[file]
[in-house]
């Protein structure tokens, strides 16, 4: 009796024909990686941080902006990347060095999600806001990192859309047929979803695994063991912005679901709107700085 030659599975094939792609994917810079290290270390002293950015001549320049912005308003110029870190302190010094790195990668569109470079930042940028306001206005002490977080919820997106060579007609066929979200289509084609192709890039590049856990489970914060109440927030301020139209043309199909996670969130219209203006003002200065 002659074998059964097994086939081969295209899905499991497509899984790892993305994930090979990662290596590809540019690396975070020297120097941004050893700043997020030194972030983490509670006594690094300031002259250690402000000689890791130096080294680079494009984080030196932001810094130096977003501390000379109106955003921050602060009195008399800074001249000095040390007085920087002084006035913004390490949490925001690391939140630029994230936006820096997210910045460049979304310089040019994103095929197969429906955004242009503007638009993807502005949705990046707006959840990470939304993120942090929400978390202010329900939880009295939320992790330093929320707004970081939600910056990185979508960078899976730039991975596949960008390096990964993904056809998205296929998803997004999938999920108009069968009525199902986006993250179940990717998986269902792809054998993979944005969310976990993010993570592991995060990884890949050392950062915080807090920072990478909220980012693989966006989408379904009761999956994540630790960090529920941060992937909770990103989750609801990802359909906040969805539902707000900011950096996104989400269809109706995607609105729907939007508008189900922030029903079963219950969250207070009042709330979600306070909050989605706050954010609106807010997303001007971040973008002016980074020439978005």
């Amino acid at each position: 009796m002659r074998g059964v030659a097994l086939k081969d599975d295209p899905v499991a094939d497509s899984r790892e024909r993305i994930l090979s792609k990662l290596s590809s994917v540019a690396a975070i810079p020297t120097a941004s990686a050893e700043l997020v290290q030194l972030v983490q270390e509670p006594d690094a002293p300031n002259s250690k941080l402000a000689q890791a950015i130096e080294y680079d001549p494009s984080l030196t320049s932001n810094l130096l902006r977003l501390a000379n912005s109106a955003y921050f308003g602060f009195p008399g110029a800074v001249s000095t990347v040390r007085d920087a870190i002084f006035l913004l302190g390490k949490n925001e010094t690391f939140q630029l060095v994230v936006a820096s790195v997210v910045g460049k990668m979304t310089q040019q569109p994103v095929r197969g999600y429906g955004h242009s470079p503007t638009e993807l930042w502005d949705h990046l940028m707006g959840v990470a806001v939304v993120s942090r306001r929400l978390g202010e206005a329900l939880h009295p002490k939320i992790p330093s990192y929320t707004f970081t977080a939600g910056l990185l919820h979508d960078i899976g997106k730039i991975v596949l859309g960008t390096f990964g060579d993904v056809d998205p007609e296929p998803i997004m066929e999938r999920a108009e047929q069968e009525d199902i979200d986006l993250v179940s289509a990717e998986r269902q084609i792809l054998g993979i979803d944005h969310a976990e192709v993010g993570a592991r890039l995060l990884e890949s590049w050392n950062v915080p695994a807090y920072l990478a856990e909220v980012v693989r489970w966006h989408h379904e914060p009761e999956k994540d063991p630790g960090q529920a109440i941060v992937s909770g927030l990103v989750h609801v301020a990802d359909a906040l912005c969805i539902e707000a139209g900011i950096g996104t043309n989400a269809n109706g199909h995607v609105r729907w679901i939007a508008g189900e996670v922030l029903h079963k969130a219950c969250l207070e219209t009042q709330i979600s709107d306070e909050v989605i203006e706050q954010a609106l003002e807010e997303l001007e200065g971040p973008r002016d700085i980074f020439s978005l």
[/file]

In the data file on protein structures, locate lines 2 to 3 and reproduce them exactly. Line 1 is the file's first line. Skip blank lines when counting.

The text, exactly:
């Protein structure tokens, strides 16, 4: 009796024909990686941080902006990347060095999600806001990192859309047929979803695994063991912005679901709107700085 030659599975094939792609994917810079290290270390002293950015001549320049912005308003110029870190302190010094790195990668569109470079930042940028306001206005002490977080919820997106060579007609066929979200289509084609192709890039590049856990489970914060109440927030301020139209043309199909996670969130219209203006003002200065 002659074998059964097994086939081969295209899905499991497509899984790892993305994930090979990662290596590809540019690396975070020297120097941004050893700043997020030194972030983490509670006594690094300031002259250690402000000689890791130096080294680079494009984080030196932001810094130096977003501390000379109106955003921050602060009195008399800074001249000095040390007085920087002084006035913004390490949490925001690391939140630029994230936006820096997210910045460049979304310089040019994103095929197969429906955004242009503007638009993807502005949705990046707006959840990470939304993120942090929400978390202010329900939880009295939320992790330093929320707004970081939600910056990185979508960078899976730039991975596949960008390096990964993904056809998205296929998803997004999938999920108009069968009525199902986006993250179940990717998986269902792809054998993979944005969310976990993010993570592991995060990884890949050392950062915080807090920072990478909220980012693989966006989408379904009761999956994540630790960090529920941060992937909770990103989750609801990802359909906040969805539902707000900011950096996104989400269809109706995607609105729907939007508008189900922030029903079963219950969250207070009042709330979600306070909050989605706050954010609106807010997303001007971040973008002016980074020439978005």
């Amino acid at each position: 009796m002659r074998g059964v030659a097994l086939k081969d599975d295209p899905v499991a094939d497509s899984r790892e024909r993305i994930l090979s792609k990662l290596s590809s994917v540019a690396a975070i810079p020297t120097a941004s990686a050893e700043l997020v290290q030194l972030v983490q270390e509670p006594d690094a002293p300031n002259s250690k941080l402000a000689q890791a950015i130096e080294y680079d001549p494009s984080l030196t320049s932001n810094l130096l902006r977003l501390a000379n912005s109106a955003y921050f308003g602060f009195p008399g110029a800074v001249s000095t990347v040390r007085d920087a870190i002084f006035l913004l302190g390490k949490n925001e010094t690391f939140q630029l060095v994230v936006a820096s790195v997210v910045g460049k990668m979304t310089q040019q569109p994103v095929r197969g999600y429906g955004h242009s470079p503007t638009e993807l930042w502005d949705h990046l940028m707006g959840v990470a806001v939304v993120s942090r306001r929400l978390g202010e206005a329900l939880h009295p002490k939320i992790p330093s990192y929320t707004f970081t977080a939600g910056l990185l919820h979508d960078i899976g997106k730039i991975v596949l859309g960008t390096f990964g060579d993904v056809d998205p007609e296929p998803i997004m066929e999938r999920a108009e047929q069968e009525d199902i979200d986006l993250v179940s289509a990717e998986r269902q084609i792809l054998g993979i979803d944005h969310a976990e192709v993010g993570a592991r890039l995060l990884e890949s590049w050392n950062v915080p695994a807090y920072l990478a856990e909220v980012v693989r489970w966006h989408h379904e914060p009761e999956k994540d063991p630790g960090q529920a109440i941060v992937s909770g927030l990103v989750h609801v301020a990802d359909a906040l912005c969805i539902e707000a139209g900011i950096g996104t043309n989400a269809n109706g199909h995607v609105r729907w679901i939007a508008g189900e996670v922030l029903h079963k969130a219950c969250l207070e219209t009042q709330i979600s709107d306070e909050v989605i203006e706050q954010a609106l003002e807010e997303l001007e200065g971040p973008r002016d700085i980074f020439s978005l």